(K. Brent Tomer),
The Disappearance of Emile Zola: Love, Literature and the Dreyfus Case. By Michael Rosen. Faber & Faber; 302 pages; £16.99.
EMILE ZOLA came to London in 1893 and was “received like a prince”. Some disapproving bishops and headmasters thought his novels, particularly “La Terre” (“The Earth”), to be corrupting. But with his wife, Alexandrine, he stayed in the Savoy Hotel, met leading literary figures and addressed thousands at banquets at Crystal Palace and the Guildhall. By contrast, when he arrived at Victoria Station in July 1898 he was alone, a fugitive, carrying a nightshirt wrapped in newspaper. In “J’accuse”, his open letter in L’Aurore, a French newspaper, he had attacked the authorities for their shameful anti-Semitic conduct in the political scandal that came to be known as the Dreyfus affair. Found guilty of libel and sentenced to prison, Zola fled to England with no idea of when it might be safe to return.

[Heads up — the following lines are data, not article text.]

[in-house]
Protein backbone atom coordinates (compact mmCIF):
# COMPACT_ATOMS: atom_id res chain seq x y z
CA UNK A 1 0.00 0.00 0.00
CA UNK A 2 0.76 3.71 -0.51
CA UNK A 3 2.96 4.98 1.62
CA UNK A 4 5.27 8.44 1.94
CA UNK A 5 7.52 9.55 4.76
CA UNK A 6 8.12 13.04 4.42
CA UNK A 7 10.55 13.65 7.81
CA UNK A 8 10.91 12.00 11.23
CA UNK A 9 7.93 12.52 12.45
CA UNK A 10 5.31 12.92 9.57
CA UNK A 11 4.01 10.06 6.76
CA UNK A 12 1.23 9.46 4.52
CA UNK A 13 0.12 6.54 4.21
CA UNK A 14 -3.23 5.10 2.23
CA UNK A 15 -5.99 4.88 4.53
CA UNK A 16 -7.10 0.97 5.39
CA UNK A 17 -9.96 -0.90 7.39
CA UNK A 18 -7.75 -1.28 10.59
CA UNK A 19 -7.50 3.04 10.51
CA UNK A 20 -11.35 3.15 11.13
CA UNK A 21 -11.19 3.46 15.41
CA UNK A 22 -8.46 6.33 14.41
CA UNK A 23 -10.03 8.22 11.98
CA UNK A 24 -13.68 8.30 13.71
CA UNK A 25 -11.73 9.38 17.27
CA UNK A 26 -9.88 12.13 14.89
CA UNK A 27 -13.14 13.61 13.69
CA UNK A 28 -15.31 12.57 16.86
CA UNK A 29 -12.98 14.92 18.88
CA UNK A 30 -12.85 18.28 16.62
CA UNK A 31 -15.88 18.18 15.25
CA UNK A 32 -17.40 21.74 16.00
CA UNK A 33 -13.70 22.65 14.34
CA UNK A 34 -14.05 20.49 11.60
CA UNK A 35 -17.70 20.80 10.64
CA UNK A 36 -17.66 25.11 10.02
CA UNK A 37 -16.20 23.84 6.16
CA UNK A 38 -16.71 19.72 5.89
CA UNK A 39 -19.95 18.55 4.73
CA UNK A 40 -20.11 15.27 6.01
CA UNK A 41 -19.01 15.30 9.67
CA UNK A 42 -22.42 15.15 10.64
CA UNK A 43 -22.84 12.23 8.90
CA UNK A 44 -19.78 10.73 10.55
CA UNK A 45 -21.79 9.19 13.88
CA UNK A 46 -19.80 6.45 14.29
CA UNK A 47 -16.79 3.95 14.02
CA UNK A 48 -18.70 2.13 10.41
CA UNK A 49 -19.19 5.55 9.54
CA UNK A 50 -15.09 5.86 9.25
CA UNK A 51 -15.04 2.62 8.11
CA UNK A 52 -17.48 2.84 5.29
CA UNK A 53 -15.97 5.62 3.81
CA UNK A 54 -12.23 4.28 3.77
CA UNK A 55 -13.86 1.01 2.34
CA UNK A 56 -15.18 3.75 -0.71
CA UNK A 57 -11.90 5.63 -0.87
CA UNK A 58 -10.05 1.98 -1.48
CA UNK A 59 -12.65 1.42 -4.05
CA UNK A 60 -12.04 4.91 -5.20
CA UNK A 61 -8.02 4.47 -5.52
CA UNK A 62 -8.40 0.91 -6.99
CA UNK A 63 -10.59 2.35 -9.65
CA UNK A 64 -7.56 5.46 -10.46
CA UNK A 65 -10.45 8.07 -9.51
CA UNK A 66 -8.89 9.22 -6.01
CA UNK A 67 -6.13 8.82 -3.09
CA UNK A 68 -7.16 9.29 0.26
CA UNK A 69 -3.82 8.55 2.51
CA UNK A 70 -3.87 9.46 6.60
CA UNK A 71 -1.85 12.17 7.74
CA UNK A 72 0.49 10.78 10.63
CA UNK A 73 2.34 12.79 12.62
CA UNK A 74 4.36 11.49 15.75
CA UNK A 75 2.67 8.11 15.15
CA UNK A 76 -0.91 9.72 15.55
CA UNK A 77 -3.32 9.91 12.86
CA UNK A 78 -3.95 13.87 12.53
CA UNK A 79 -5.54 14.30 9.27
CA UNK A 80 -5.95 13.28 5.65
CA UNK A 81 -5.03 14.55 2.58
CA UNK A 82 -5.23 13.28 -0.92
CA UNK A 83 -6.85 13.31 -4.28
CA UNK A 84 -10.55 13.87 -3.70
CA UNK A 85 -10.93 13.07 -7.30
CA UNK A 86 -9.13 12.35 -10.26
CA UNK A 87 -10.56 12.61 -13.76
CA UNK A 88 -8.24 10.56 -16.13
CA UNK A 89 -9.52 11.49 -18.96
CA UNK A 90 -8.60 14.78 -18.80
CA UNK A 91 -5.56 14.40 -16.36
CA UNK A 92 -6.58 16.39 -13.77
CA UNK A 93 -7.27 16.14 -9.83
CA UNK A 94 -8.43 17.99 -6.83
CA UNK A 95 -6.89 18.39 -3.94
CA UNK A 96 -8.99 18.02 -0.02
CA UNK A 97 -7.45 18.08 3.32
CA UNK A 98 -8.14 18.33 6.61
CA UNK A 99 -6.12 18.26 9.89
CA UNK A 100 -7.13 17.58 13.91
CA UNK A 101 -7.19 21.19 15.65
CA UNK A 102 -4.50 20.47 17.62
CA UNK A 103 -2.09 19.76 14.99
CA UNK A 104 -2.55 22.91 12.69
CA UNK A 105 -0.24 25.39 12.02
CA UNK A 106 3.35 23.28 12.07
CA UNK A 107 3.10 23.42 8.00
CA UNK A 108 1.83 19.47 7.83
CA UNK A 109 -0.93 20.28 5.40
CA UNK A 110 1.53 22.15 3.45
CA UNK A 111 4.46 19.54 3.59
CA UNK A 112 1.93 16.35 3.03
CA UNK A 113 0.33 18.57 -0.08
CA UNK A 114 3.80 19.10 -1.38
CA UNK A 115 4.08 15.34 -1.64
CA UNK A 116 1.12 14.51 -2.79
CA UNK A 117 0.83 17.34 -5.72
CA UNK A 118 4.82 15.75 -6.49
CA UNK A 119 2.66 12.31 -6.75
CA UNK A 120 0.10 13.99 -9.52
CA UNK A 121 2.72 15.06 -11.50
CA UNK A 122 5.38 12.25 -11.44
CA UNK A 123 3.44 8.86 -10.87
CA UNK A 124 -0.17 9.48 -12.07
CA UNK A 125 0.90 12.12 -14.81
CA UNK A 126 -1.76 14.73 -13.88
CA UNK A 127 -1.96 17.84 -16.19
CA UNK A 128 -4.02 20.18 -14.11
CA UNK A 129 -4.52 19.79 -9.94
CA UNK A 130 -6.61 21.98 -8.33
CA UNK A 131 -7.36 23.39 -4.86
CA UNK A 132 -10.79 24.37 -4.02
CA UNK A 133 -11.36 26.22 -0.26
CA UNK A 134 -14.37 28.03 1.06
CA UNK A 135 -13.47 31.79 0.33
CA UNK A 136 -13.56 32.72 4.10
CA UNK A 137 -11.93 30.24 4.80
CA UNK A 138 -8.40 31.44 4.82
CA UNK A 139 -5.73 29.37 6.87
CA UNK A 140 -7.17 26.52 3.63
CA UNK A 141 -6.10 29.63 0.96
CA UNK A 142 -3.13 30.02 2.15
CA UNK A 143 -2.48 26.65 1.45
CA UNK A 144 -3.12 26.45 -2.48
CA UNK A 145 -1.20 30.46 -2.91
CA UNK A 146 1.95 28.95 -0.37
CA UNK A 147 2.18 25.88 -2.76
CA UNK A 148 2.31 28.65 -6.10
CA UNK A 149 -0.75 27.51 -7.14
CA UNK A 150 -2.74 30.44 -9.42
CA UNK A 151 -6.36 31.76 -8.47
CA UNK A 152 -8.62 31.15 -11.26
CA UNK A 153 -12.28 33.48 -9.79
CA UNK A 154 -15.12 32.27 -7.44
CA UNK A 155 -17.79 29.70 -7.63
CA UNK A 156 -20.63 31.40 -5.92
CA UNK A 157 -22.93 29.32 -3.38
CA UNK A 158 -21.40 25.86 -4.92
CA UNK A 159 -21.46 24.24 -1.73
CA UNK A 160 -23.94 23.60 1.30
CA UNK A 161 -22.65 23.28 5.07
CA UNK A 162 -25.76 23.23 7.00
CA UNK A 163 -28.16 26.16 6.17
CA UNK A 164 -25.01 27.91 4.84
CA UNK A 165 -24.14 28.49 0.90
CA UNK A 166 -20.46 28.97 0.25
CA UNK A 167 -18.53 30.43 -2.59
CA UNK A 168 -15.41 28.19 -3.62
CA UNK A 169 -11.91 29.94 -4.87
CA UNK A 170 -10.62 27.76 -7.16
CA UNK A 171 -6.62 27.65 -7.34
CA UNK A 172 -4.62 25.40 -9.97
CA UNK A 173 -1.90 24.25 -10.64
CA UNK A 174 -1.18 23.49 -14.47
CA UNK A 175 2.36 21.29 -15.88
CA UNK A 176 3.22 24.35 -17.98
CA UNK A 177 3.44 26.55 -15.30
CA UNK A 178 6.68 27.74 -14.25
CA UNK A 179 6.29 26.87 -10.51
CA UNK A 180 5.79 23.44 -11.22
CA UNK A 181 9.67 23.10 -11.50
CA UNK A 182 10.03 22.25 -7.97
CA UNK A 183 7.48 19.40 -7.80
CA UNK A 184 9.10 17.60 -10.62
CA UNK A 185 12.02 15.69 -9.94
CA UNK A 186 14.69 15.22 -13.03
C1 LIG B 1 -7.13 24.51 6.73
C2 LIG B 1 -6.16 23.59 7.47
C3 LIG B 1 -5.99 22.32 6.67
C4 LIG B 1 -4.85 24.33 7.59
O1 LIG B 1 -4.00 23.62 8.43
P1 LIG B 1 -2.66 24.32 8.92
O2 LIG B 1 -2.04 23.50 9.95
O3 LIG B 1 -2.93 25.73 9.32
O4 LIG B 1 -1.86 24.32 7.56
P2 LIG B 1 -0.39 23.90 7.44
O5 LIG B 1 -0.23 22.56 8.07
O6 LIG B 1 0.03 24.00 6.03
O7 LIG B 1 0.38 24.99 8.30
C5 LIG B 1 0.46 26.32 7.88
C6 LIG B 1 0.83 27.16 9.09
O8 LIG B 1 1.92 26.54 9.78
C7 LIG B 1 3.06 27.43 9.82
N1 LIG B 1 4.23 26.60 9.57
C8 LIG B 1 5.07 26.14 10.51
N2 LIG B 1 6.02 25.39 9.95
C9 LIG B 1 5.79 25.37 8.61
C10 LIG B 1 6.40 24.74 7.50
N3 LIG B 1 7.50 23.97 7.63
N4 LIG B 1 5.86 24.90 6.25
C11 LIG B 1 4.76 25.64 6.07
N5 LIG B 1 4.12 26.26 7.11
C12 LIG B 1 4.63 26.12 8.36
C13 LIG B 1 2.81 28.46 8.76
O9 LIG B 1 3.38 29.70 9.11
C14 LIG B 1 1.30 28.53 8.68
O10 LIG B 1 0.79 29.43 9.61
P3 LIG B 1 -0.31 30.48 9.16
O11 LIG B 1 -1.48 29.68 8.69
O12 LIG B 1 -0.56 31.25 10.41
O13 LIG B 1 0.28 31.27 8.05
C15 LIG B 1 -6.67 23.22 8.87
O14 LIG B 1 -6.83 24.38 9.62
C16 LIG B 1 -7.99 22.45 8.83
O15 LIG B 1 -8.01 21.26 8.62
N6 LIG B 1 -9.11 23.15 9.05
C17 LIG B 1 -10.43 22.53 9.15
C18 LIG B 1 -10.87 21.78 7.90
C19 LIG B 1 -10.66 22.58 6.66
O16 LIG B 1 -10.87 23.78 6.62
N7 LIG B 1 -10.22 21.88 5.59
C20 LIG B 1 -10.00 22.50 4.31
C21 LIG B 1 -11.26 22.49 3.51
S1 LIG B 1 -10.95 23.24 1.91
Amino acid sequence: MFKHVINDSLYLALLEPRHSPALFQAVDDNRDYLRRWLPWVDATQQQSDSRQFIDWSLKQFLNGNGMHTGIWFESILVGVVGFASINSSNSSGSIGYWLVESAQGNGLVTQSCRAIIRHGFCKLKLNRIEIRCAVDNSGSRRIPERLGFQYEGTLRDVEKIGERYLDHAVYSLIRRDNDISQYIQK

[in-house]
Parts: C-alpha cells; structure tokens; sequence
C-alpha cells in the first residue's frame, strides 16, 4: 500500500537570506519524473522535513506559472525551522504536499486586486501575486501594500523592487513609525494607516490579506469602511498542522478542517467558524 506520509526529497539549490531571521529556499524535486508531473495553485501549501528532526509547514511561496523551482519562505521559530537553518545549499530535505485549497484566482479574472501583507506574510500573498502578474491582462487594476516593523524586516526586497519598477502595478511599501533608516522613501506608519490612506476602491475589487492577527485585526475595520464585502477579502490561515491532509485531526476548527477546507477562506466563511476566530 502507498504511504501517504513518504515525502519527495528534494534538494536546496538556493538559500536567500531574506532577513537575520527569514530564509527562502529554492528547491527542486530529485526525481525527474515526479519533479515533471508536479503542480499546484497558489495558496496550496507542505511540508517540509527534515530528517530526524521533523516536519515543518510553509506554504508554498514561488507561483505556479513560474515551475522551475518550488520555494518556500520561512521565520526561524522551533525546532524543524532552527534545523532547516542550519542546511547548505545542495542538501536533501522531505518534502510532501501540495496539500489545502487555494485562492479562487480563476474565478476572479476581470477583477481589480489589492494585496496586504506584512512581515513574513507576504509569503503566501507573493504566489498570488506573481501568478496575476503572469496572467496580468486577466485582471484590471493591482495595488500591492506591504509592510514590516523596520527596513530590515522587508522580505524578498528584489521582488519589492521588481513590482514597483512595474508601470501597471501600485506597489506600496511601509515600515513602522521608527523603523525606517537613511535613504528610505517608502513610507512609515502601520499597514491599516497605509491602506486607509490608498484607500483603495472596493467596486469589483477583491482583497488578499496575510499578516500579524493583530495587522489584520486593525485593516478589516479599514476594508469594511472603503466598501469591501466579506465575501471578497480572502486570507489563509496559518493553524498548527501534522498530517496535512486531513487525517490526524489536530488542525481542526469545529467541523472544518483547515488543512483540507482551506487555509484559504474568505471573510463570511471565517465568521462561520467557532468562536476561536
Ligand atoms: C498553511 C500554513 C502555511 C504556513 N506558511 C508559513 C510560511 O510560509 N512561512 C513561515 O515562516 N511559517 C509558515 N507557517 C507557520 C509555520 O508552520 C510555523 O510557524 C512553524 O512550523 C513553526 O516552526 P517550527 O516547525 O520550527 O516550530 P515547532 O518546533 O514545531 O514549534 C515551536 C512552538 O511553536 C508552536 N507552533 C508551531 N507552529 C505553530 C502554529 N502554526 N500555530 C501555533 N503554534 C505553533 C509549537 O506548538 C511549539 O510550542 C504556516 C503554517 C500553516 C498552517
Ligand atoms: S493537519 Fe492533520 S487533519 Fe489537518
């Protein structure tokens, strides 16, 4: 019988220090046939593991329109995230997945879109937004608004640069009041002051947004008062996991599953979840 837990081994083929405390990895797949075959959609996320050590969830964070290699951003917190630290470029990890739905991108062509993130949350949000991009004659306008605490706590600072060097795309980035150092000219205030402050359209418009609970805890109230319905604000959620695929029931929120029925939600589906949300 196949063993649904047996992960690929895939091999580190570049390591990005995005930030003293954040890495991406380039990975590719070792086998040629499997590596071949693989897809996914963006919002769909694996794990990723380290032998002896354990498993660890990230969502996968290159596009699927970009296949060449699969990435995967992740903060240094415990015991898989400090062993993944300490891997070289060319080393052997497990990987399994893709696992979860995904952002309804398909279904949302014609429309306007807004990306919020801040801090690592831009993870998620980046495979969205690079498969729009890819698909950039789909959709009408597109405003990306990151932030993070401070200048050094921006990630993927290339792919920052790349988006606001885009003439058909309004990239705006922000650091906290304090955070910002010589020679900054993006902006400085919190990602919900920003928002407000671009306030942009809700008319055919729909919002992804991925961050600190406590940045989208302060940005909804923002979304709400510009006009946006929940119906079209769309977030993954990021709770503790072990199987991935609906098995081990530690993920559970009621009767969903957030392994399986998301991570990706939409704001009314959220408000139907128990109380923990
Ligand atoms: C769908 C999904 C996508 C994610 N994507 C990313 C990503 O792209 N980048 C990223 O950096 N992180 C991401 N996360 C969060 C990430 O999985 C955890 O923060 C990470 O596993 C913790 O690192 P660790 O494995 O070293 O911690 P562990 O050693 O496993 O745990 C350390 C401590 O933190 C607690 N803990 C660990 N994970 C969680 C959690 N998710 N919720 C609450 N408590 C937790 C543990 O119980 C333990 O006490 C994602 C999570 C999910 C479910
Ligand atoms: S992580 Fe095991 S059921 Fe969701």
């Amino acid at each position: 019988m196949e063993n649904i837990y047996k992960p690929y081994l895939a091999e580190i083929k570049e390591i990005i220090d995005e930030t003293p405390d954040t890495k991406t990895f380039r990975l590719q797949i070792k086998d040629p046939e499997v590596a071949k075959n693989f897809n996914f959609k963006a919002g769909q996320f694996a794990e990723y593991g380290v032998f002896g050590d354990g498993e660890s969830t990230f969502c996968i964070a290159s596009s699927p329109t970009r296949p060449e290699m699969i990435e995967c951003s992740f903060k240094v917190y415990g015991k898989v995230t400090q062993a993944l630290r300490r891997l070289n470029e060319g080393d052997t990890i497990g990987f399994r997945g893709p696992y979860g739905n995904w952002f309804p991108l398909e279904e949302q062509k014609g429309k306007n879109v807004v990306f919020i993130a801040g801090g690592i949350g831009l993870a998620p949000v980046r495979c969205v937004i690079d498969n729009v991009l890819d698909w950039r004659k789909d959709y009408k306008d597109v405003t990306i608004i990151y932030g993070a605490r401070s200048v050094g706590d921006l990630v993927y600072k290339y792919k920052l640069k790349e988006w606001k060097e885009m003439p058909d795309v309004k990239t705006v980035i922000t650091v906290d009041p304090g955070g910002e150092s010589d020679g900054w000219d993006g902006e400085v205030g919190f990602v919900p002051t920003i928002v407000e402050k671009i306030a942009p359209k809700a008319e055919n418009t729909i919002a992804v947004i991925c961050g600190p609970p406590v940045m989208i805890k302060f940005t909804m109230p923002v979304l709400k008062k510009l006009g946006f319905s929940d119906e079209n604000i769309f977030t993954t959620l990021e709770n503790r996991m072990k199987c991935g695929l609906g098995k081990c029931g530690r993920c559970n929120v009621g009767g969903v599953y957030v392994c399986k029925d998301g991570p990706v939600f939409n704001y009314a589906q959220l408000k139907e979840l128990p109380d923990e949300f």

He was to stay for almost a year, and it is the story of this little-known episode that Michael Rosen tells in…Continue reading